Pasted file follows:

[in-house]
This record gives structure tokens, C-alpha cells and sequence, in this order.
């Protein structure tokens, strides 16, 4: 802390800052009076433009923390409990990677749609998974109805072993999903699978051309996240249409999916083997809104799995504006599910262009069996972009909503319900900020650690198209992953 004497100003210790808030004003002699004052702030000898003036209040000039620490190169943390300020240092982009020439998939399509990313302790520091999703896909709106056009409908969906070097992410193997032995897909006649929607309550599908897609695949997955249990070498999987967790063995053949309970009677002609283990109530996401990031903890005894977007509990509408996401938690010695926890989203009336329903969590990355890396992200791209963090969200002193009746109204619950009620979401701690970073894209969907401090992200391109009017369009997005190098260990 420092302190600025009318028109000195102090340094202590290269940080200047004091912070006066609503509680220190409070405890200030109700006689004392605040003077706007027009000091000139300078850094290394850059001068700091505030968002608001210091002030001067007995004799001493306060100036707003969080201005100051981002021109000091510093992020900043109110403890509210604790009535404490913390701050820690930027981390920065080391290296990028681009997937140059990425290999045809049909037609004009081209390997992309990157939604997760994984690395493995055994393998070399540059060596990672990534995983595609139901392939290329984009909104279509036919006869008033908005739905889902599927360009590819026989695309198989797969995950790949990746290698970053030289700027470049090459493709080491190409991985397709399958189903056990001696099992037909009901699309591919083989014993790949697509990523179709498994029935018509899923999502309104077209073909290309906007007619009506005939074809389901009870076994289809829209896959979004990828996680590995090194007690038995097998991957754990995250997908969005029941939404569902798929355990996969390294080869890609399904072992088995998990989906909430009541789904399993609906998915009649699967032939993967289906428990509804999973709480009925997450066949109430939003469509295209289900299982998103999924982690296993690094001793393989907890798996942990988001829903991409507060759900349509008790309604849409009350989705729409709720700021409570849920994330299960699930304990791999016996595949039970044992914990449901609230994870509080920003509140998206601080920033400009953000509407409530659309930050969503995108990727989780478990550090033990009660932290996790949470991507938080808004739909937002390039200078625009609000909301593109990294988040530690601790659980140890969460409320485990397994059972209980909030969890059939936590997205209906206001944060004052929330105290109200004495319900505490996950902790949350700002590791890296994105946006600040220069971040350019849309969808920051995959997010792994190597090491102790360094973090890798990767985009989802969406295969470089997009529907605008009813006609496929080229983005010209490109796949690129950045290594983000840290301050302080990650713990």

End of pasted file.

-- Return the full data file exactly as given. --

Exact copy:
[in-house]
This record gives structure tokens, C-alpha cells and sequence, in this order.
């Protein structure tokens, strides 16, 4: 802390800052009076433009923390409990990677749609998974109805072993999903699978051309996240249409999916083997809104799995504006599910262009069996972009909503319900900020650690198209992953 004497100003210790808030004003002699004052702030000898003036209040000039620490190169943390300020240092982009020439998939399509990313302790520091999703896909709106056009409908969906070097992410193997032995897909006649929607309550599908897609695949997955249990070498999987967790063995053949309970009677002609283990109530996401990031903890005894977007509990509408996401938690010695926890989203009336329903969590990355890396992200791209963090969200002193009746109204619950009620979401701690970073894209969907401090992200391109009017369009997005190098260990 420092302190600025009318028109000195102090340094202590290269940080200047004091912070006066609503509680220190409070405890200030109700006689004392605040003077706007027009000091000139300078850094290394850059001068700091505030968002608001210091002030001067007995004799001493306060100036707003969080201005100051981002021109000091510093992020900043109110403890509210604790009535404490913390701050820690930027981390920065080391290296990028681009997937140059990425290999045809049909037609004009081209390997992309990157939604997760994984690395493995055994393998070399540059060596990672990534995983595609139901392939290329984009909104279509036919006869008033908005739905889902599927360009590819026989695309198989797969995950790949990746290698970053030289700027470049090459493709080491190409991985397709399958189903056990001696099992037909009901699309591919083989014993790949697509990523179709498994029935018509899923999502309104077209073909290309906007007619009506005939074809389901009870076994289809829209896959979004990828996680590995090194007690038995097998991957754990995250997908969005029941939404569902798929355990996969390294080869890609399904072992088995998990989906909430009541789904399993609906998915009649699967032939993967289906428990509804999973709480009925997450066949109430939003469509295209289900299982998103999924982690296993690094001793393989907890798996942990988001829903991409507060759900349509008790309604849409009350989705729409709720700021409570849920994330299960699930304990791999016996595949039970044992914990449901609230994870509080920003509140998206601080920033400009953000509407409530659309930050969503995108990727989780478990550090033990009660932290996790949470991507938080808004739909937002390039200078625009609000909301593109990294988040530690601790659980140890969460409320485990397994059972209980909030969890059939936590997205209906206001944060004052929330105290109200004495319900505490996950902790949350700002590791890296994105946006600040220069971040350019849309969808920051995959997010792994190597090491102790360094973090890798990767985009989802969406295969470089997009529907605008009813006609496929080229983005010209490109796949690129950045290594983000840290301050302080990650713990």